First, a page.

The expression “time flies”, to denote the swift and almost imperceptible passage of time, may arguably be the most overused cliché in the history of language. However, its overuse notwithstanding, time does really fly with its speeding up (and slowing down, yes) accepted as a scientific phenomenon with various causes which I will not discuss here because this is not written by someone with a background in psychology or neuroscience. One thing of interest though, before we go to the real purpose of this post, is that our general perception of time speeds up as we age. Take that fact in any way that you wish.
Instead, this post will deal with a different temporal trick, one which is involved in the realm of fiction rather than psychology or neuroscience. The trick is called flash fiction, where a writer tells a story with only around a thousand words at his disposal. Yes, the trick seems easy to pull-off at first glance but it requires deft hands in order to pull it off perfectly.
In order to shed some light and show appreciation to this underappreciated offshoot of the short story, The Station held a poll in which each of the contributors selected a story that a reader can pick in order to decide what two pieces of flash fiction will be featured in The Station for the month of February. With two votes each, the readers who voted have chosen the short stories for the month and the results are:
- Happy Endings by Margaret Atwood – 45% (18 votes)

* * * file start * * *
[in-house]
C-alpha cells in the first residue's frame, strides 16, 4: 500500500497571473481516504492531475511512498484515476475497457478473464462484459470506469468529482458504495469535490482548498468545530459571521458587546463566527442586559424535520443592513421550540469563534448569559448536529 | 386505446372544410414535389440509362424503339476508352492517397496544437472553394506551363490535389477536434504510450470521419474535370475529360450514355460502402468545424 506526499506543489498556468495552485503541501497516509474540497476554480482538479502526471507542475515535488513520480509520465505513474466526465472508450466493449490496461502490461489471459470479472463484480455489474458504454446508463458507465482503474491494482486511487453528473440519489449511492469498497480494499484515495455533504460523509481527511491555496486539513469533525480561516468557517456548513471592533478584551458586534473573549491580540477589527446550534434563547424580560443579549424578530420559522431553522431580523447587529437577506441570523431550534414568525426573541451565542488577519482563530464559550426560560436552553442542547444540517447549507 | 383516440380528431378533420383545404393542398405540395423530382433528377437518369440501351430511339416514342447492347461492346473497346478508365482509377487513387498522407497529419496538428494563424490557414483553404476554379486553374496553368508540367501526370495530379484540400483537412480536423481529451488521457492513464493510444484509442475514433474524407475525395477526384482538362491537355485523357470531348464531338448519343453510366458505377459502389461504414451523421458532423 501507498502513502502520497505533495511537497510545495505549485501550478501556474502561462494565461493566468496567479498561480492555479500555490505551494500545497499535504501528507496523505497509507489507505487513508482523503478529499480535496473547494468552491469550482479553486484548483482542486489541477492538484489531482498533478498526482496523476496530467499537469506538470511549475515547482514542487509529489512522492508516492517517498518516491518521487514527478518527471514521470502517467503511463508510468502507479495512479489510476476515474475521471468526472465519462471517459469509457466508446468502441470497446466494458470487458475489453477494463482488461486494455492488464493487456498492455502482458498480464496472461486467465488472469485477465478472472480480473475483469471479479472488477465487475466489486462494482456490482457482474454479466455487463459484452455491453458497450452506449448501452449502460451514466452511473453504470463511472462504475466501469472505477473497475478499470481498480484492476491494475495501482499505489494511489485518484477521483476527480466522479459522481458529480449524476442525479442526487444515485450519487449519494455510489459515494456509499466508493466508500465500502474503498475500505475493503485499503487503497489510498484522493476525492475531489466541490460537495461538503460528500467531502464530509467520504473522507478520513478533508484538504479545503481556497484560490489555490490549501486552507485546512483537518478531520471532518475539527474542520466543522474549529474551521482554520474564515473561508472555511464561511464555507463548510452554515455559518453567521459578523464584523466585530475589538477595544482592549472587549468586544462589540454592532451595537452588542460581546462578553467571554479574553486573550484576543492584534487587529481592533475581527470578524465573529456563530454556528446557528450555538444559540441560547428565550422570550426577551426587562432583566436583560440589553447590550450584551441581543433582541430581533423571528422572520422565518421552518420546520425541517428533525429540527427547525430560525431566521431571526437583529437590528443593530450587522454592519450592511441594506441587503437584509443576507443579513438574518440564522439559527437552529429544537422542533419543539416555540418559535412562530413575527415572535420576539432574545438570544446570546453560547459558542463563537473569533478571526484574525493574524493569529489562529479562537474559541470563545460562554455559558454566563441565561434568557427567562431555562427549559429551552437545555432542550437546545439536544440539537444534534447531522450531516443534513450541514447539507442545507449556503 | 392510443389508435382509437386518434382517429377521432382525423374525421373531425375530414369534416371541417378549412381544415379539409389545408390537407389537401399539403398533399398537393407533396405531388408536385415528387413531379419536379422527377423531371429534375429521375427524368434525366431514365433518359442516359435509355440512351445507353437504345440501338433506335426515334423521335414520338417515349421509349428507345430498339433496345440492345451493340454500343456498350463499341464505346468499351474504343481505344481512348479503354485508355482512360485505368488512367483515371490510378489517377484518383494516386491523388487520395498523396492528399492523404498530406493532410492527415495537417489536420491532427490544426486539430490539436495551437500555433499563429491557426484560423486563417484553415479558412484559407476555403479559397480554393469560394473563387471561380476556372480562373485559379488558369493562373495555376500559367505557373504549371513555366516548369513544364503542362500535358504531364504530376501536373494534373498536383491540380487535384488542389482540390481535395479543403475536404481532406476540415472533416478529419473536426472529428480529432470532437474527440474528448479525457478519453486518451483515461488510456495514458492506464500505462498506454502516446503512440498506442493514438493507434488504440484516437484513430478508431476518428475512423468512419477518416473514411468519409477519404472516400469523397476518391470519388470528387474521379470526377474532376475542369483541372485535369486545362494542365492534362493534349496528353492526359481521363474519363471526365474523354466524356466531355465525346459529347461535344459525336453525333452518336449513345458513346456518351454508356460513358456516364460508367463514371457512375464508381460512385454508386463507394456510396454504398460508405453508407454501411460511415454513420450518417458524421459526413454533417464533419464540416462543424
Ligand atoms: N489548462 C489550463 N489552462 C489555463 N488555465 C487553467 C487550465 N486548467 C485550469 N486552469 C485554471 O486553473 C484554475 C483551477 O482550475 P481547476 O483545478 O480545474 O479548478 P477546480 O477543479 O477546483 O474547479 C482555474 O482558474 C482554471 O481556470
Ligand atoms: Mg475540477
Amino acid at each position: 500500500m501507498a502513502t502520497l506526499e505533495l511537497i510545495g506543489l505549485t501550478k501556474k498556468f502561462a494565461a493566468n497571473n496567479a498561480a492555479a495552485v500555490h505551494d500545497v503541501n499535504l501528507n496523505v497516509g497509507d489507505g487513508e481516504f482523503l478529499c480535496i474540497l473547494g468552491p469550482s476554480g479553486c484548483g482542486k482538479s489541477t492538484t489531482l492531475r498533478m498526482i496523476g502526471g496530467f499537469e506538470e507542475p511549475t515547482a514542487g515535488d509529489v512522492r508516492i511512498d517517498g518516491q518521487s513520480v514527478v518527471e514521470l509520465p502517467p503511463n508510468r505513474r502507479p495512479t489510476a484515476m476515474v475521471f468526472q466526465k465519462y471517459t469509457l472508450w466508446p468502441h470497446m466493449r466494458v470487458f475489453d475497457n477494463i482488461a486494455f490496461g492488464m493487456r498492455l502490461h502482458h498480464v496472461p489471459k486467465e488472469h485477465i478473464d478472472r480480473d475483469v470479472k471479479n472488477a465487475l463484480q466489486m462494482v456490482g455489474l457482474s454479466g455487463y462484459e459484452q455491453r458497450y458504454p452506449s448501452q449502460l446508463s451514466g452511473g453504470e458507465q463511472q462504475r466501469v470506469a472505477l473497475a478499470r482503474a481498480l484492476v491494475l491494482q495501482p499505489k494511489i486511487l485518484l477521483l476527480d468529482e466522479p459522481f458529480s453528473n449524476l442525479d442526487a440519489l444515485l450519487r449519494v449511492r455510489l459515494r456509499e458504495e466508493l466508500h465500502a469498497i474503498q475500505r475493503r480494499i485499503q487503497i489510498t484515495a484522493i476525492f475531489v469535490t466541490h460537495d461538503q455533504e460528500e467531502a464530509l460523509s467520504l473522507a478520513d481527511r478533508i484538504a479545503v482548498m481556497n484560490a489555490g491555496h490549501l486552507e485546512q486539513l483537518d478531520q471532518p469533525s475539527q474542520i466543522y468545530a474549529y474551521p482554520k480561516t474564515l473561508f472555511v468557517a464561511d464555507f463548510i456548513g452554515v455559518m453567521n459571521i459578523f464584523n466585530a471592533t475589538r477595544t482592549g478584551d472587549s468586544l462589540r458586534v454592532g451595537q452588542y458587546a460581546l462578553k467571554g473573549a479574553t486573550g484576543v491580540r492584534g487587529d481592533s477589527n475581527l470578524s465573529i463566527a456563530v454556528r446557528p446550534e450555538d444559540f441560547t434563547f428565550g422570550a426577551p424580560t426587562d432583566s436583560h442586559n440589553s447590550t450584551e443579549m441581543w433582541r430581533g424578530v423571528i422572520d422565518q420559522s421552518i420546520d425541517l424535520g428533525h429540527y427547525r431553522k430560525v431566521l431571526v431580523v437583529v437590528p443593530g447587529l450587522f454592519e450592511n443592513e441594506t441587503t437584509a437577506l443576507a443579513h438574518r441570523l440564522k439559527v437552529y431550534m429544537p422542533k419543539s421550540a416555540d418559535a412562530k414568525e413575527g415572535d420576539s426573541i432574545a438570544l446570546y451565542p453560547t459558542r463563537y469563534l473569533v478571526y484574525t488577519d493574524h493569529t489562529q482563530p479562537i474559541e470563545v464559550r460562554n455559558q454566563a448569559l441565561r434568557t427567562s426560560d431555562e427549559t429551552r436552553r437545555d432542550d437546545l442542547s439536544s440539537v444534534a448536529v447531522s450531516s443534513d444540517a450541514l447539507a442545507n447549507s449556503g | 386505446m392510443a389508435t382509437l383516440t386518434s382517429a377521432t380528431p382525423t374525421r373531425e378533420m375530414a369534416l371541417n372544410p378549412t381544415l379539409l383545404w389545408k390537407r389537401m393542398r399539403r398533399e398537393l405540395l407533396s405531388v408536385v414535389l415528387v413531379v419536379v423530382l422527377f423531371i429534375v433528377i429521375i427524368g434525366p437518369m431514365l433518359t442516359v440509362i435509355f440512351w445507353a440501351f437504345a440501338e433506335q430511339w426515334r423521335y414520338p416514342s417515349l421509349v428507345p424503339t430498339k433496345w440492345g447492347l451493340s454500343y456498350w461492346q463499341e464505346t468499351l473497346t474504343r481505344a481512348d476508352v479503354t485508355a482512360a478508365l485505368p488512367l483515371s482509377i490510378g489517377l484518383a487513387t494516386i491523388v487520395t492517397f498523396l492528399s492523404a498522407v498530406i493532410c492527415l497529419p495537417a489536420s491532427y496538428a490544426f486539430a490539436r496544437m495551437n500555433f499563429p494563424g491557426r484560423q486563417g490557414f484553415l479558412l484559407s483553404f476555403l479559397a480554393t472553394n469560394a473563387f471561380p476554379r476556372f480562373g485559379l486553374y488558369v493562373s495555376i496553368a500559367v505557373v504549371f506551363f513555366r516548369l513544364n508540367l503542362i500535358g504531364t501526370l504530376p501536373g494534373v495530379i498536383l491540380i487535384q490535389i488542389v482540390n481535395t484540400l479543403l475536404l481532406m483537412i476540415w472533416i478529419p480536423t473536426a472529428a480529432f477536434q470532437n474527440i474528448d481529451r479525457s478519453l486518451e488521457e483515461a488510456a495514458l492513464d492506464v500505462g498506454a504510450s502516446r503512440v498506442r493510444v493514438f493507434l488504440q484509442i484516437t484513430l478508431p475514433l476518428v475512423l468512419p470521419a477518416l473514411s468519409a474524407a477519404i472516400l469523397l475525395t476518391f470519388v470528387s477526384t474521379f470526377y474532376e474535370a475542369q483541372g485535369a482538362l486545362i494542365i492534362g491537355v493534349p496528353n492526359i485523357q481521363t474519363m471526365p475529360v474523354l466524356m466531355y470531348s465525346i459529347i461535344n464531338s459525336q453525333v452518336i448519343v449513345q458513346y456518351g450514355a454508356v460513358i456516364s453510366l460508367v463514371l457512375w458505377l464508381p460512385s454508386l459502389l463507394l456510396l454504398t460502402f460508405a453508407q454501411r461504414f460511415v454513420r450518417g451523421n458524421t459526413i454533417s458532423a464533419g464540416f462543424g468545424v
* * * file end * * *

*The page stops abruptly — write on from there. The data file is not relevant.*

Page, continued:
- Incarnations of Burned Children by David Foster Wallace – 30% (12 Votes)
- You Can Find Love Here by Ramona Ausabel – 10% (4 votes)
- One of These Days by Gabriel Garcia Marquez – 7.5% (3 votes)
- The Story of the Hour by Kate Chopin – 7.5% (3 votes)
And, not surprisingly, Margaret Atwood and David Foster Wallace won by a landslide particularly Atwood who garnered almost half of the votes for the poll. Therefore, it will be Happy Endings and Incarnations of Burned Children for the month of February here at The Short Story Station.
Happy Endings by Margaret Atwood (from Murder in the Dark, 1983)
Happy Endings is a take on the conventional love story that begins when a woman meets a man. Then abruptly, Atwood takes the story in a different direction. In fact, she takes it in many different directions by employing different endings in a multiple-choice format. Through this postmodern trickery, Atwood explores different kinds of plotting from unrequited love to May-December affairs. Of course, she also engages in a bit of deconstruction regarding the plotting of such stories.
Incarnations of Burned Children by David Foster Wallace (from Oblivion: Stories, 2004)
In contrast to Atwood’s delicate narrative and almost academic deconstruction of the love story, we have David Foster Wallace’s Incarnations of Burned Children which reads like a car crash, from zero to out of control in the blink of an eye. This is an example of a story where it is best if you know nothing about it going in. All I can say is, after reading it, you will certainly hold this story in your head for days to come.
The links to the stories can be found below and, as always, I hope you will find our featured short stories to be enjoyable reading material and let us know your thoughts about them in our comments section.